[If you are new to our measurements, you may take a minute to read here about vorticity (the colors in our plots), boundary layer separation]
Anyone who studies fluid dynamics (flow of liquids AND gasses) probably has a fetish for vortices, or little whirls of fluid. Walk into any Fluid Dynamics PhD’s office and there is probably a photo or poster somewhere in there involving at least one vortex.
It turns out that there is a really cool vortex phenomenon that we have discovered in baseball flight. It’s pretty common in nature if you know where to look. It’s called the Kelvin-Helmholtz instability, and it is basically what happens when you have two layers of fluid near each other that are moving at different speeds. We call that a “shear layer”. A baseball example is shown in Figure 1.
The boundary layer produces vorticity, which is colored blue. The boundary layer remains attached to the ball until about the middle of the picture, where it suddenly separates to form a shear layer. It’s clear there is shear there since the velocity on the right side of the blue layer is large (see the arrows) and on the left is nearly zero. Shear layers are unstable and like to roll into vortices, and two are labeled in the picture. We see this quite often in our data, but the vortices are small and at the edge of our resolution, so you have to know what you are looking for to spot them. In some airfoils (wings), this phenomenon can lead to re-attachment of the boundary layer and a so-called “laminar separation bubble.” We have seen claims that these happen on baseballs but have not seen an example.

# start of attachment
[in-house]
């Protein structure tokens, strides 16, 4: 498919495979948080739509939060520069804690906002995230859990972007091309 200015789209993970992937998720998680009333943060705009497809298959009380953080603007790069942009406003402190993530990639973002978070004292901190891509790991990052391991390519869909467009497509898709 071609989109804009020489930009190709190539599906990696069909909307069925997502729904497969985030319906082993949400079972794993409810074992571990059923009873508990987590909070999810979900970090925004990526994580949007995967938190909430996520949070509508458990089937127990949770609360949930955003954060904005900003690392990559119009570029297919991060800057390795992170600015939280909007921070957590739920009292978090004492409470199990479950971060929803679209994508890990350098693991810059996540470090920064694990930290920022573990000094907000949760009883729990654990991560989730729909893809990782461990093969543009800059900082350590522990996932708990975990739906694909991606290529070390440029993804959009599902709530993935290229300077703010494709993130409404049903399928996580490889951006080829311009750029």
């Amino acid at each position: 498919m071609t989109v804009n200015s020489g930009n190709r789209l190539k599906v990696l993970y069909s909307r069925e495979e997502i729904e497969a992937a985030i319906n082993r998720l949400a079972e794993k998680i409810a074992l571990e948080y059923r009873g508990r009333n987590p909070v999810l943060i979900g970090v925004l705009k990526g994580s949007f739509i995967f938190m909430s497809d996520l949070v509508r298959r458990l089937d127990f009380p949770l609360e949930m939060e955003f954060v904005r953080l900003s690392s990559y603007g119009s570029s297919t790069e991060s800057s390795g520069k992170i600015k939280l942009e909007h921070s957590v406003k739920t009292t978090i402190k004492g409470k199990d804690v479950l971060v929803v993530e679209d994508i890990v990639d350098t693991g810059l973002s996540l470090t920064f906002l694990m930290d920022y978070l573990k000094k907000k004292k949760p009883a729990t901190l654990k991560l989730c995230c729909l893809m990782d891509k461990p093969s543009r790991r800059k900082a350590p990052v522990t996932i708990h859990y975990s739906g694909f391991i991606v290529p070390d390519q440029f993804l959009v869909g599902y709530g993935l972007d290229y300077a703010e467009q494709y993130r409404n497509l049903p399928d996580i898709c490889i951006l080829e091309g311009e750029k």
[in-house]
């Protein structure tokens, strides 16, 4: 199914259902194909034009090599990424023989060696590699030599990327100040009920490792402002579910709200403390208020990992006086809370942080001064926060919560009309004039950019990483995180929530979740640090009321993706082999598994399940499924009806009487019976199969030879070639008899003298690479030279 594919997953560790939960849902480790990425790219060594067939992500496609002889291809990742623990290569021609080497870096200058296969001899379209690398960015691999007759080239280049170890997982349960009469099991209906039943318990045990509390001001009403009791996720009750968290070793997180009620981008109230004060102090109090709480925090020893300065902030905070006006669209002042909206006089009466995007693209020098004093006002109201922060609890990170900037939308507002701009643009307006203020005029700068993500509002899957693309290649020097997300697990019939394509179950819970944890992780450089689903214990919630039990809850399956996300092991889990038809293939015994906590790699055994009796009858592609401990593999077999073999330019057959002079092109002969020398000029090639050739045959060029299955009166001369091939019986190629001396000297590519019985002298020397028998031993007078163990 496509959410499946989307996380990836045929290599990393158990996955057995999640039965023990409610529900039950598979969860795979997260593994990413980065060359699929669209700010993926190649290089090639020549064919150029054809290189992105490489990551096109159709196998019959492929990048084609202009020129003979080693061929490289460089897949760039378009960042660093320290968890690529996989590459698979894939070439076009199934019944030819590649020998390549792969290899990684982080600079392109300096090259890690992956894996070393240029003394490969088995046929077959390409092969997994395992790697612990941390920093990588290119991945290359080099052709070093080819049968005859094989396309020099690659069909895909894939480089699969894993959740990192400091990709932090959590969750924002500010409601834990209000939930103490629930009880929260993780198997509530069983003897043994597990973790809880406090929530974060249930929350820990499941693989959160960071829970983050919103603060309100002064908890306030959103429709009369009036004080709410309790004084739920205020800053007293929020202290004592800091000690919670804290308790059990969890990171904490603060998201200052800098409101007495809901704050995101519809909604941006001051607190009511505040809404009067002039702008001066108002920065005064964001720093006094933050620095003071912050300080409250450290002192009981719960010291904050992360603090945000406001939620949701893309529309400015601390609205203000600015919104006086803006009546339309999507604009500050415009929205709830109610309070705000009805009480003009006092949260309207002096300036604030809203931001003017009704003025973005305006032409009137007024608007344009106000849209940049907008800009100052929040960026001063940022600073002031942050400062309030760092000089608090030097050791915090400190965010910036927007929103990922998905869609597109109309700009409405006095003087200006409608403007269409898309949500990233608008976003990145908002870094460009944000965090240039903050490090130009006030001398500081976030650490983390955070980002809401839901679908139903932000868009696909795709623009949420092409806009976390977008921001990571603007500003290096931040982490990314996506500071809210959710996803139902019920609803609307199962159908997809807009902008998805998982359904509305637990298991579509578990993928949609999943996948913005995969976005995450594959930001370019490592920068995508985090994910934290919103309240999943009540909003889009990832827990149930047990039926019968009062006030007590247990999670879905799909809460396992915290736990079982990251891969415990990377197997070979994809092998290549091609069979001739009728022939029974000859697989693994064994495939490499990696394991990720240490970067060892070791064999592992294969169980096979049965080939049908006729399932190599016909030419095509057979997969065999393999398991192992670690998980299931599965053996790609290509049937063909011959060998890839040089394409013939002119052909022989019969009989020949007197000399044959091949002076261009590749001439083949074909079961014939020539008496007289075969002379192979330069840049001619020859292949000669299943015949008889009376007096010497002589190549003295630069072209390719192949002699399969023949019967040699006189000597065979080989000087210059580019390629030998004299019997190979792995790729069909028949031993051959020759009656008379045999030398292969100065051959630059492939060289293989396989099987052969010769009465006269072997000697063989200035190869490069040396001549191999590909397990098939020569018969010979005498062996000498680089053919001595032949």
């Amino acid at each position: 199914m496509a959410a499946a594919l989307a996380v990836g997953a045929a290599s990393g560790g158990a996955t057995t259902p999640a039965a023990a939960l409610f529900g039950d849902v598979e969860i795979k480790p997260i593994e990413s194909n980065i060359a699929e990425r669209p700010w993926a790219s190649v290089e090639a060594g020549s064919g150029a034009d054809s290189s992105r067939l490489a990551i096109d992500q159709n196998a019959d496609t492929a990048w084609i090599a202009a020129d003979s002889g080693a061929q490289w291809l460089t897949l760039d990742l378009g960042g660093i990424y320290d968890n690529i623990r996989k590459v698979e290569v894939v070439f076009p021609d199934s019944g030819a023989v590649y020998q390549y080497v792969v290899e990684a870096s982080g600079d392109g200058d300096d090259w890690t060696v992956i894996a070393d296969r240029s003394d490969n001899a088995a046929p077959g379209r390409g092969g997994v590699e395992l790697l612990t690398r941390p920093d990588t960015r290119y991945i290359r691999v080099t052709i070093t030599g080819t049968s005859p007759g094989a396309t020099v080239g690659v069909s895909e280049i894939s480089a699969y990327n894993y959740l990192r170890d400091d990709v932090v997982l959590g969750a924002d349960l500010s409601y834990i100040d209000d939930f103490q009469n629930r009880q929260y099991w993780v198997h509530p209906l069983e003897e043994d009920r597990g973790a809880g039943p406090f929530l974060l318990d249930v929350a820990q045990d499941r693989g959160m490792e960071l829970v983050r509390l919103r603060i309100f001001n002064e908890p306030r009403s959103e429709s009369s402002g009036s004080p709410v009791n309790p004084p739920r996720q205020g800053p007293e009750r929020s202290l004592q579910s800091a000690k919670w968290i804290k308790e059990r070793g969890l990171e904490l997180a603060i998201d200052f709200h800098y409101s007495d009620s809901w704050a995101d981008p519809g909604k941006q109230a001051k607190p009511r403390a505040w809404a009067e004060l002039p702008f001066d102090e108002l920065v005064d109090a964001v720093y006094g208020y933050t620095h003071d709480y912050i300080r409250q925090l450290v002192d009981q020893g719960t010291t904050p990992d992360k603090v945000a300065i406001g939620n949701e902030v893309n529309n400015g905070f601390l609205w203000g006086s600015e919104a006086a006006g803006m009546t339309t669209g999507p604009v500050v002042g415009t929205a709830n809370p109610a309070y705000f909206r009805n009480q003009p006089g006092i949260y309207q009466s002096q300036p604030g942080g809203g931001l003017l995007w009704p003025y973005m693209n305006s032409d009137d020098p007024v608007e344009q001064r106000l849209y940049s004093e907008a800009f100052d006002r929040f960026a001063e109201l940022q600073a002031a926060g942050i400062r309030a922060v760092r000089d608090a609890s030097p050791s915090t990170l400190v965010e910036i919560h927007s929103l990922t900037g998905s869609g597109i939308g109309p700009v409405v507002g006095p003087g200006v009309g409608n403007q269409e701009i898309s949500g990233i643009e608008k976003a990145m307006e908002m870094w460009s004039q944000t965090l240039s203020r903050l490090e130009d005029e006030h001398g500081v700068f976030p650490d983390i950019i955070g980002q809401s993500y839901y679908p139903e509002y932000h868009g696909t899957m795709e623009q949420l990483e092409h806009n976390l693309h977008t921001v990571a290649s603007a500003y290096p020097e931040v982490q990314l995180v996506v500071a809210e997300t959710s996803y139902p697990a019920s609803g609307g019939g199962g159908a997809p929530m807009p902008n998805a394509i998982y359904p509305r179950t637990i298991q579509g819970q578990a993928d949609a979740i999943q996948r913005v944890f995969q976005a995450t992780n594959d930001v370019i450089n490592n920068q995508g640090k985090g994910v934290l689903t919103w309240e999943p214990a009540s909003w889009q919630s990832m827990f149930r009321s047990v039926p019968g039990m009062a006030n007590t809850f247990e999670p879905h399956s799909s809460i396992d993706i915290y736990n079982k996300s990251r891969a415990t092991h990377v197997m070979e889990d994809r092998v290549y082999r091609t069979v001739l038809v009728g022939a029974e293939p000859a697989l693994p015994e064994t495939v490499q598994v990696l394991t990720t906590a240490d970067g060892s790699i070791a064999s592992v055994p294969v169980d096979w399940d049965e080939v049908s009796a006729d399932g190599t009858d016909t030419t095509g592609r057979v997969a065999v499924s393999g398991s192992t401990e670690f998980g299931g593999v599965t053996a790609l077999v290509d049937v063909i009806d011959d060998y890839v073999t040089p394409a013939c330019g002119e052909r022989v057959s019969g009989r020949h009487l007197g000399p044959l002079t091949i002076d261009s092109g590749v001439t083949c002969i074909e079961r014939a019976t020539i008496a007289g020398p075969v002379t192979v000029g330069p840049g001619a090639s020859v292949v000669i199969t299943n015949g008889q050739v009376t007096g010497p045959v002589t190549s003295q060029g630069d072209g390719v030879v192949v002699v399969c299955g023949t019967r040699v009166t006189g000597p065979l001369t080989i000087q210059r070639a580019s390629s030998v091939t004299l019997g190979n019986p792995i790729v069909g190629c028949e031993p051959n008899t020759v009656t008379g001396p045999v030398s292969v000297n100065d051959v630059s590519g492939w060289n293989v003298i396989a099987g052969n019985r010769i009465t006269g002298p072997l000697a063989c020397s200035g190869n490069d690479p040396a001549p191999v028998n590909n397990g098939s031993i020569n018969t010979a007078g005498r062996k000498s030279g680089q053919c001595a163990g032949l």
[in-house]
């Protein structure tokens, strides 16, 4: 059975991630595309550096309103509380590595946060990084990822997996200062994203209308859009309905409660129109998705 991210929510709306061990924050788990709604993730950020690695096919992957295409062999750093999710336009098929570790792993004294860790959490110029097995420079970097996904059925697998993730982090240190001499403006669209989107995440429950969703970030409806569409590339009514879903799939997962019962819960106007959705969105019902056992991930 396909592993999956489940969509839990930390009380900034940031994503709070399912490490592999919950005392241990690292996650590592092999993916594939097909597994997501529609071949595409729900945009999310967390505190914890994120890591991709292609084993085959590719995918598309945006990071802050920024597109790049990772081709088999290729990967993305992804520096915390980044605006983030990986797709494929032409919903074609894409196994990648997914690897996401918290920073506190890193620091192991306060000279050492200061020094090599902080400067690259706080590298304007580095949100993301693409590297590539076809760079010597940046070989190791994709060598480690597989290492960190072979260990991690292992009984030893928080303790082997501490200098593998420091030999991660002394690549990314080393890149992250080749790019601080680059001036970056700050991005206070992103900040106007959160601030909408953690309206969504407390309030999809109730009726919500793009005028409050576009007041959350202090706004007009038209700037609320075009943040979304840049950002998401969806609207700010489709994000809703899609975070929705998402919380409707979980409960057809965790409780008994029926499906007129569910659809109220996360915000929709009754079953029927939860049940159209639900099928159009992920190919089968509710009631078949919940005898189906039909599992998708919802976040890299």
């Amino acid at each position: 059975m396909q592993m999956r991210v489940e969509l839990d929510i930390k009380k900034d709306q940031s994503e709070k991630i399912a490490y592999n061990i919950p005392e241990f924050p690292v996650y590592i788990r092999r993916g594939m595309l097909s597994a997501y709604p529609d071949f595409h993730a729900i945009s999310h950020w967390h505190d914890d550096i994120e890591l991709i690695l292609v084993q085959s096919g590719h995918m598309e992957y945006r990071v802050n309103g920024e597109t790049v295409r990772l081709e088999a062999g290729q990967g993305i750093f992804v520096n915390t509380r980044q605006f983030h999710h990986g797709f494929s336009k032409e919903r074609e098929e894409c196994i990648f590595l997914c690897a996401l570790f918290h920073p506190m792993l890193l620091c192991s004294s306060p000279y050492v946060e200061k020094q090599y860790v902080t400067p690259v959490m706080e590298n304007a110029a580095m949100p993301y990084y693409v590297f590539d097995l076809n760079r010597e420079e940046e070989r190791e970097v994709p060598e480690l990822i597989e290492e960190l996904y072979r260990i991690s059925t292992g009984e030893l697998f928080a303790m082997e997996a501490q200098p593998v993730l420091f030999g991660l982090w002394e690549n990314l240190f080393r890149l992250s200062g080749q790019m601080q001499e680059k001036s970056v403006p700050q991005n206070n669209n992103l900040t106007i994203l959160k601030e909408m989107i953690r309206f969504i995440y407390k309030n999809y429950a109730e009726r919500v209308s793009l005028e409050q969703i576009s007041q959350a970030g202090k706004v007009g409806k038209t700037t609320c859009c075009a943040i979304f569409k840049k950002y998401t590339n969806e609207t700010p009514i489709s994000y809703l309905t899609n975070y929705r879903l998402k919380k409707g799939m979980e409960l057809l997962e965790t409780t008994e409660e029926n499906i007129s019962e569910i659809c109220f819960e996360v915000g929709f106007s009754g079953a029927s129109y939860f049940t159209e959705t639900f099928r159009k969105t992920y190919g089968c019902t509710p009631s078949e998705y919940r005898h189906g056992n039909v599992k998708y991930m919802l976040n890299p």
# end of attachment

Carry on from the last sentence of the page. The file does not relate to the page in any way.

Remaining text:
Such a flow pattern is common in nature. A “jet” of air, such as a hair dryer, is an example. Imagine you had a long thin hair dryer. It makes 2 shear layers, one above and one below. The vortex pattern is easy to see in our high-speed schlieren video in Figure 2. Unfortunately, this flow is moving right to left, and the shear layers are backwards from the baseball.
Figure 3 is raw PIV data of a similar jet of air, this time flowing left to right, to keep you on your toes. Again, this is high-speed video, so you may be surprised that this is air and not water (they look the same in slow motion). This is taken very near the point where the vortices begin to form.
Both of these jets are about 1/2″ tall, so those vortices are about that size too. But the cool thing about fluid dynamics is how it scales. The same stuff happens in the atmosphere, and Figure 4 shows some clouds at the edge of an atmospheric shear layer. If you look closely, you may notice that it looks like half of what you see in Figure 2 (although flowing the opposite direction). The cloud is moving to the right faster than the air above it.
I remember a children’s book that asked “What’s bigger than the sky?” Well, Jupiter is. And it’s easy to see shear in Jupiter’s atmosphere in Figure 5.
In fact, a google search of “kelvin helmholtz jupiter” will land you a lot of pretty pictures, including many from right here on Earth.
In closing, let me caution you that what you are looking at in this post is NOT the famous von Karman Vortex Street. These are the vortices that form on the back of bluff bodies, including baseballs. They are much larger, in general, than KH vortices.